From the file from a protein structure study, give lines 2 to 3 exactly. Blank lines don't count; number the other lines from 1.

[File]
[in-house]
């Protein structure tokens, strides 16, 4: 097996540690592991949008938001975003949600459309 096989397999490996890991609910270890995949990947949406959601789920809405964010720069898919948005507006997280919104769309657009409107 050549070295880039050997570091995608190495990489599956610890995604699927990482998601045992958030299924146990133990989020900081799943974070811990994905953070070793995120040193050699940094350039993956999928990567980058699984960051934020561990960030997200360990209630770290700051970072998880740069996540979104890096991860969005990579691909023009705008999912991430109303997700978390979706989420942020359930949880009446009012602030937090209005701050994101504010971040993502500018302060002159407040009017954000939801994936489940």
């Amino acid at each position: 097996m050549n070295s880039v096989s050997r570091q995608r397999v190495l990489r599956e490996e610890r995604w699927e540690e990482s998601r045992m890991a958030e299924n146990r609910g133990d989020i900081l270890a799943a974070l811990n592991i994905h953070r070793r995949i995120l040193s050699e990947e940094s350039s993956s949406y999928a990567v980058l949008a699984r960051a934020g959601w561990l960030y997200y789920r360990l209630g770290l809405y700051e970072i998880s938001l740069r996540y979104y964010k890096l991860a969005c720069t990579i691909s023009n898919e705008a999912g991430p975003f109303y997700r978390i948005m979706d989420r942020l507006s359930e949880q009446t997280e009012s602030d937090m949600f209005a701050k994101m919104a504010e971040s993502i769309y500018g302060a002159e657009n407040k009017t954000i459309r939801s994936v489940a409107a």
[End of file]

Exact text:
């Protein structure tokens, strides 16, 4: 097996540690592991949008938001975003949600459309 096989397999490996890991609910270890995949990947949406959601789920809405964010720069898919948005507006997280919104769309657009409107 050549070295880039050997570091995608190495990489599956610890995604699927990482998601045992958030299924146990133990989020900081799943974070811990994905953070070793995120040193050699940094350039993956999928990567980058699984960051934020561990960030997200360990209630770290700051970072998880740069996540979104890096991860969005990579691909023009705008999912991430109303997700978390979706989420942020359930949880009446009012602030937090209005701050994101504010971040993502500018302060002159407040009017954000939801994936489940």
């Amino acid at each position: 097996m050549n070295s880039v096989s050997r570091q995608r397999v190495l990489r599956e490996e610890r995604w699927e540690e990482s998601r045992m890991a958030e299924n146990r609910g133990d989020i900081l270890a799943a974070l811990n592991i994905h953070r070793r995949i995120l040193s050699e990947e940094s350039s993956s949406y999928a990567v980058l949008a699984r960051a934020g959601w561990l960030y997200y789920r360990l209630g770290l809405y700051e970072i998880s938001l740069r996540y979104y964010k890096l991860a969005c720069t990579i691909s023009n898919e705008a999912g991430p975003f109303y997700r978390i948005m979706d989420r942020l507006s359930e949880q009446t997280e009012s602030d937090m949600f209005a701050k994101m919104a504010e971040s993502i769309y500018g302060a002159e657009n407040k009017t954000i459309r939801s994936v489940a409107a």